Loneliness is a normal human emotion, but when it starts to interfere with everyday life, it is an issue that needs to be addressed as soon as possible.
It is a strong feeling of abandonment or rejection that arises in response to isolation. A lonely person feels detached, distressed, and vulnerable. People who lack family ties or have lost their lifelong partner or a friend are most prone to feeling lonely and singled out in the world.
Yet, it is a fact that all of us have experienced some degree of abandonment, if only for a short time, and know the painful and scary feeling that accompanies it. Loneliness can be confusing and can easily put you off your game if you don’t know what’s going on.
Rosanne Ritchie, a Toronto-based psychotherapist, claims that the distinction between feeling lonely and being alone is important. She says that being alone is a state that can offer mental and physical freedom and a lot of people enjoy being alone.
On the other hand, actual loneliness is a feeling of isolation and emotional abandonment and these people feel as though nobody’s there for them, nobody understands them and their feelings are not being considered.”
Researchers were surprised to find out that a lot of people feel lonely even though the Americans are considered to be happy and normal as a nation.
Namely, a San Diego study that involved 304 adults aged between 27 and 101 found that an average of 3 out of every 4 of the participants were dealing with some form of mild to severe loneliness.
Additionally, the AARP’s Loneliness Study, which surveyed adults ages 45 and older, found that more than 35 percent of older adults are lonely, and loneliness is a significant predictor of poor health.
The report of the study showed that lonely people are less likely to be involved in social events, which in turn contributes to poor health, as being social is crucial for our mental, physical, and emotional well-being. Loneliness has also been linked to the following consequences:
- 59 percent higher risk of mental and physical decline
- 45 percent increase in the risk of death
- Development of brain biomarkers associated with Alzheimer’s
- The need for long-term care and nursing homes
Yet, many people hide these feelings and even their closest relatives and friends are unaware of the burden they carry. Therefore, it is important to learn to recognize the most common symptoms of loneliness:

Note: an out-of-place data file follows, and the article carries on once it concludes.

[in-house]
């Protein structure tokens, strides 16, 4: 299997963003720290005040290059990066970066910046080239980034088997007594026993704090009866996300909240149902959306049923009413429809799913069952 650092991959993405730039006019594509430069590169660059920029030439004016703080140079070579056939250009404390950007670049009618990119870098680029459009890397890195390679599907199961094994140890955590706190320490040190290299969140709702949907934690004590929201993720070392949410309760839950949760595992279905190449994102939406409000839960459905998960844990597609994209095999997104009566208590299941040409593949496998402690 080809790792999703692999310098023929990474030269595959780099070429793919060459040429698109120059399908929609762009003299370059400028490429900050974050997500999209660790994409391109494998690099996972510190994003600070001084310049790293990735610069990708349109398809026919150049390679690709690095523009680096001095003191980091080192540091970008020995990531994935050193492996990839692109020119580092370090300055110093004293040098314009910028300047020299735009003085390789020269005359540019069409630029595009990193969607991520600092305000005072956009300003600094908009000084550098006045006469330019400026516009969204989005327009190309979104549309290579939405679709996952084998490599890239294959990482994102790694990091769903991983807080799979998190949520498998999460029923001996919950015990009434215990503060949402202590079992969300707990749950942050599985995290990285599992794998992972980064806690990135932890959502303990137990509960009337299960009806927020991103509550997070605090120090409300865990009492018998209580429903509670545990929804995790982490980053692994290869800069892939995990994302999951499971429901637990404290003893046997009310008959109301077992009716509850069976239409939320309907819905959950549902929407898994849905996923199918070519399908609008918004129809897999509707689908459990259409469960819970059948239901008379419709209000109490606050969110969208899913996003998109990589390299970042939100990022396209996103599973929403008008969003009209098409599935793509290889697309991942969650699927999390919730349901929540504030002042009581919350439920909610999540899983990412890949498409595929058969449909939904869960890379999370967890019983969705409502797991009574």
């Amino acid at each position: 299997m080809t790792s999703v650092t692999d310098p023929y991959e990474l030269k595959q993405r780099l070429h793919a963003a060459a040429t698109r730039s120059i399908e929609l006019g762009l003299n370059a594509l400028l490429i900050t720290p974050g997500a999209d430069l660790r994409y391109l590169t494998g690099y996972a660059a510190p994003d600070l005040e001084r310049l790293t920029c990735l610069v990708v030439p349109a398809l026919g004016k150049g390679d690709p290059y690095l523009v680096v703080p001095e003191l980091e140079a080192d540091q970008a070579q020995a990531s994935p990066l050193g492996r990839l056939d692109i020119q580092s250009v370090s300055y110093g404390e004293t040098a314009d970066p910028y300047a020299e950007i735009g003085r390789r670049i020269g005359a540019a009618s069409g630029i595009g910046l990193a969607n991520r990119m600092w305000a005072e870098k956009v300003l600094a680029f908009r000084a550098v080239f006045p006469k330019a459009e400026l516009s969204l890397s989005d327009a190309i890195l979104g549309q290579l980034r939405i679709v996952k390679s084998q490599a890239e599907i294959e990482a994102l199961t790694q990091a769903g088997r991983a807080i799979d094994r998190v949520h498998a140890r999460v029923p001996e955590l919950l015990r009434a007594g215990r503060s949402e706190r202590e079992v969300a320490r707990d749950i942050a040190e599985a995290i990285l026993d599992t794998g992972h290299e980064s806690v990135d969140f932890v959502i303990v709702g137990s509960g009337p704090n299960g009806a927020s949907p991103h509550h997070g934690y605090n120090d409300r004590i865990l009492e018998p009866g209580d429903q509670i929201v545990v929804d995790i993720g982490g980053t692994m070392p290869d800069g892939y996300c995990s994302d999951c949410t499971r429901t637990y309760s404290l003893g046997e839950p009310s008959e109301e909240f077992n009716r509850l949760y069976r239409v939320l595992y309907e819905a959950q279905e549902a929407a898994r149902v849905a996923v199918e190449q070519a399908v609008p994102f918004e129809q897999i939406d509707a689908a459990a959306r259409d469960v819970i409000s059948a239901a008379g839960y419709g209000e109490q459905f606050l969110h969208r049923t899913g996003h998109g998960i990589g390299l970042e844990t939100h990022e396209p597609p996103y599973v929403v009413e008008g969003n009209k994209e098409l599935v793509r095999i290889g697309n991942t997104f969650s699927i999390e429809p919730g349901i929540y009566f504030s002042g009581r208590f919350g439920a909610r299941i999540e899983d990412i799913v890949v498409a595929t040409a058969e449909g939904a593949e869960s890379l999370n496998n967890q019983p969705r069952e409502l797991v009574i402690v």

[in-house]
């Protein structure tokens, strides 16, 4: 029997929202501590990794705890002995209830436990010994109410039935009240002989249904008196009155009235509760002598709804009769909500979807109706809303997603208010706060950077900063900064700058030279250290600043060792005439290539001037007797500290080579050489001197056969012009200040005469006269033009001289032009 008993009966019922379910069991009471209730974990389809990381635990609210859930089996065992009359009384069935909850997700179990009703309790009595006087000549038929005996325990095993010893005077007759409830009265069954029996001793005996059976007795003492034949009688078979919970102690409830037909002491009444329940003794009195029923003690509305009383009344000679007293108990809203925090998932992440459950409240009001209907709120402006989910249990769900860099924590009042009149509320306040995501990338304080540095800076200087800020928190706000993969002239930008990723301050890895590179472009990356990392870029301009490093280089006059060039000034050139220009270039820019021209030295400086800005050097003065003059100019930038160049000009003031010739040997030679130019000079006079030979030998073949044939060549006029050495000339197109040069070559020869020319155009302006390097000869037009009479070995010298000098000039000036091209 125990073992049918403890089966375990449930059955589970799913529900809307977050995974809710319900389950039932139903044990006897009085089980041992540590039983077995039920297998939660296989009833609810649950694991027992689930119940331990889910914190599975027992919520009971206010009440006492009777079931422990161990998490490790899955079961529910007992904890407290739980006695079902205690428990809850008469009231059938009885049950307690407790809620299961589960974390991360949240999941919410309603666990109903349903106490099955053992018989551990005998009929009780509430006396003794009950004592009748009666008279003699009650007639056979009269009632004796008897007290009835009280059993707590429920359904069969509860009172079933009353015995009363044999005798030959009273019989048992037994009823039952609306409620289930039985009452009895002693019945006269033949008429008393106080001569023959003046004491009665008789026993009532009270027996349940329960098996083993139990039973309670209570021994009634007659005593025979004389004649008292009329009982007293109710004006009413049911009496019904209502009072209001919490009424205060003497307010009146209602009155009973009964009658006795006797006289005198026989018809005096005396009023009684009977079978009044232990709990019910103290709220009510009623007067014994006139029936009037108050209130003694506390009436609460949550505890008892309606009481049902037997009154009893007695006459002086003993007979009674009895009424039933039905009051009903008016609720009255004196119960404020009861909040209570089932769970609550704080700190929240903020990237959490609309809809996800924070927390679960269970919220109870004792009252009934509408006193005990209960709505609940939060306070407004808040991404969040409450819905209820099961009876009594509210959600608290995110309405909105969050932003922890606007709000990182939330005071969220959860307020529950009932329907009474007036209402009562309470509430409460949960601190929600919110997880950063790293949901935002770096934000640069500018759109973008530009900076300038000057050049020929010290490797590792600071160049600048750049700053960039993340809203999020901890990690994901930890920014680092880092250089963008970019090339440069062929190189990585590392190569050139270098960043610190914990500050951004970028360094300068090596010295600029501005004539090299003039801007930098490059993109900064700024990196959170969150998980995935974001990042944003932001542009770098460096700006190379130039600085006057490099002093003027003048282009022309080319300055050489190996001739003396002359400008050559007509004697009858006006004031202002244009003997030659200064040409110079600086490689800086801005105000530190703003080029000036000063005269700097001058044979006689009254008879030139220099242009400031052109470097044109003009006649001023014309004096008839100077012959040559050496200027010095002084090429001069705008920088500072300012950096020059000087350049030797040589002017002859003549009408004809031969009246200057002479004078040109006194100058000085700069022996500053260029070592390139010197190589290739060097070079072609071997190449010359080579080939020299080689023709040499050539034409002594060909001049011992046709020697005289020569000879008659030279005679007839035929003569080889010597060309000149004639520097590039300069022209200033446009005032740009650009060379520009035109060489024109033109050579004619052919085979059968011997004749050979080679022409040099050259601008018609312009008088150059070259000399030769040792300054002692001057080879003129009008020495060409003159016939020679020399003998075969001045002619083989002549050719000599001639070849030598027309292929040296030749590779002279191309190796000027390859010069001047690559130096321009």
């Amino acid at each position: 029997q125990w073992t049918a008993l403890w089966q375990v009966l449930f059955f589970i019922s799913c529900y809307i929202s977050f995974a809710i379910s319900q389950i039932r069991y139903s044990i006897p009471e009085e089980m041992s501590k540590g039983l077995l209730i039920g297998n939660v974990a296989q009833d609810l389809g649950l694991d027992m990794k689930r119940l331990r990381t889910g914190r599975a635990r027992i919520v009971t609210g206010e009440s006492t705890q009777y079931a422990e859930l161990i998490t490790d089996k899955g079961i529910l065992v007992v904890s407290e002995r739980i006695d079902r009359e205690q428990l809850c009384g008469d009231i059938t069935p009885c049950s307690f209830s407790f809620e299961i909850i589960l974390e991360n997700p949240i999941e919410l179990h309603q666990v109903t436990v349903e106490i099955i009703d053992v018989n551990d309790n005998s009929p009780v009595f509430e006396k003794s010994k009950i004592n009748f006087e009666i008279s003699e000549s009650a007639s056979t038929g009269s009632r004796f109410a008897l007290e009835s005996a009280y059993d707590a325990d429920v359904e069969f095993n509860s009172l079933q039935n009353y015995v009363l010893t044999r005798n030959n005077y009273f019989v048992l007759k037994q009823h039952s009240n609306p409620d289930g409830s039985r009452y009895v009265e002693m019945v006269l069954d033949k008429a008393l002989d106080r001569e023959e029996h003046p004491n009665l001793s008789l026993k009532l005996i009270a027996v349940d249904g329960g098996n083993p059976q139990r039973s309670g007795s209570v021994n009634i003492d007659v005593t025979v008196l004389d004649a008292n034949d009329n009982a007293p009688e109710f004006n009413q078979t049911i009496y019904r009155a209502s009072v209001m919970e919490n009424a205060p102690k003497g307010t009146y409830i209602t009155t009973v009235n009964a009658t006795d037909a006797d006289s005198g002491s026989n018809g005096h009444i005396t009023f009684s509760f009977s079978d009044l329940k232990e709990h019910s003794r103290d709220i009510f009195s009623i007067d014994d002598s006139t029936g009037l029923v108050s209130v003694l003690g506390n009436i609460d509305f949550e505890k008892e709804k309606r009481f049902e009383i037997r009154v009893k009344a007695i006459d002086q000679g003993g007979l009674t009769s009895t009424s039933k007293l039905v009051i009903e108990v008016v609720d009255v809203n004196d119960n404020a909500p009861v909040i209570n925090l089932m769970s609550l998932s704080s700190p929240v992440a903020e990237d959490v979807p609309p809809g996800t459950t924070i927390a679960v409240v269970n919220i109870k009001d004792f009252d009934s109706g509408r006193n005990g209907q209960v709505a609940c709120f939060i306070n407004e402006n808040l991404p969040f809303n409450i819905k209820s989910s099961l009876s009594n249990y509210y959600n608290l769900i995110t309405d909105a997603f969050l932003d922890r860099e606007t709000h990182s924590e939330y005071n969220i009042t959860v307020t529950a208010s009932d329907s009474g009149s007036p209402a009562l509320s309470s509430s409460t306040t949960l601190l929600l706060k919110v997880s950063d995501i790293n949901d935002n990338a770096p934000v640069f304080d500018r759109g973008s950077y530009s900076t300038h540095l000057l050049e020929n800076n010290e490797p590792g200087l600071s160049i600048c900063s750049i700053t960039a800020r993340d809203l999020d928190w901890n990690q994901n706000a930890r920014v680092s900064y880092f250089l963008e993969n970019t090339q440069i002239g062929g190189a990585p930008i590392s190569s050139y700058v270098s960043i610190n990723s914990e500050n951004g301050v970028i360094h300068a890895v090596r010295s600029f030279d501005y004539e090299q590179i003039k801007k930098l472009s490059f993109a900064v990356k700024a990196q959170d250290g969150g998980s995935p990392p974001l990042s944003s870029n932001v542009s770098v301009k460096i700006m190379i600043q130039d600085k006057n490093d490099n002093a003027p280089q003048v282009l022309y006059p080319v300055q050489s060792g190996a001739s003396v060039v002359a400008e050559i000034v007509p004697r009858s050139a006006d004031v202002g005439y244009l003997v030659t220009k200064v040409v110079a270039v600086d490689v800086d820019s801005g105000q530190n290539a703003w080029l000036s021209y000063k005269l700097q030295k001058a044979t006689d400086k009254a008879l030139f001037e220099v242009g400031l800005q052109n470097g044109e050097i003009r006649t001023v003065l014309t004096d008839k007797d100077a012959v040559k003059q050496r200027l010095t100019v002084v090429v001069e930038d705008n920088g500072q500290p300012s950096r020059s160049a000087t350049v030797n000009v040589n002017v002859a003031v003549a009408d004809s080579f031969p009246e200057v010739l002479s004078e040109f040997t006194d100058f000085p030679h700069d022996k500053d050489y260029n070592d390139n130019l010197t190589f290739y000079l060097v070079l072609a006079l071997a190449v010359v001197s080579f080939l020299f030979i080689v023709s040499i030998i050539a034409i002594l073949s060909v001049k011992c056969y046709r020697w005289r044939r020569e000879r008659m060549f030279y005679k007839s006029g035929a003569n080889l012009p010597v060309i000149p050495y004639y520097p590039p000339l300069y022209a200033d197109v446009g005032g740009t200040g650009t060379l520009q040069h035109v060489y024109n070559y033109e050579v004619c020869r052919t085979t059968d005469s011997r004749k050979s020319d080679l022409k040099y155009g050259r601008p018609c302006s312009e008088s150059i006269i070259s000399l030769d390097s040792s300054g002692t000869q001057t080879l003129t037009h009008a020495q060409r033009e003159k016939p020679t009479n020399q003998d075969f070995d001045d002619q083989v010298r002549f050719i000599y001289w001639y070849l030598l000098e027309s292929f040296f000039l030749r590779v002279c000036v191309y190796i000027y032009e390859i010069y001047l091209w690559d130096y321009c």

1. Weakened immune system
Lonely people often feel drained, and suffer from fatigue and physical lag. They feel too heavy and painful to move around, and studies have found that their immune systems are weakened and frequently fall sick.
Lonely people often show symptoms of depression, such as fatigue, anxiety, sleep issues, appetite loss, chronic sadness, lack of concentration and depletion in self-esteem.
Many drug addicts are simply lonely people who are seeking a way to escape their loneliness.
4. Taking lengthy baths in hot water
Even though the warmth they need is emotional, many lonely people tend to spend longer in hot baths in order to fulfill this need.
A 2015 study conducted by the University of Texas discovered that people who showed the strongest signs of loneliness spent a lot of time binge-watching television series, watching countless numbers of episodes and movies in a way to fight isolation.
6. Lonely friends
Loneliness is contagious, so lonely people prefer spending their time in the company of isolated people and individuals who do not like to interact.
7. Compulsive buying disorder
Materialism is a defense mechanism against the unpleasant feelings of loneliness, so these people are prone to excessive, uncontrolled shopping and impulse purchases.
-- Accept your emotions and decide to change your life
-- You need to reach out and connect to people you trust, without feeling ashamed for asking help or become overprotective out of the fear from being rejected
-- Heal your heart and get the tranquility your mind and body crave for, by taking yoga classes, reading, swimming, spending time in nature, or do whatever activity you enjoy
-- It is always beneficial to talk about the thing that bothers you, so join a group where you can share your experiences with people in a similar situation
-- Stop worrying if you fit in or stand out, do all necessary to connect with people around you, and you will gradually acquire a sense of belonging again
-- You need to find activities that interest you and bring positivity in your life
-- Break out of your comfort zone and get out more, explore, cross your boundaries
-- Try writing down all your thoughts and feelings at the end of the day, and this will help you release negativity and unfold the solutions to your problems
-- Explain to others how you feel and teach them the way you want to be loved and appreciated, without playing the victim card
-- To channel positive energy back into your life, engage in physical therapy, exercise, meditation, yoga, or karate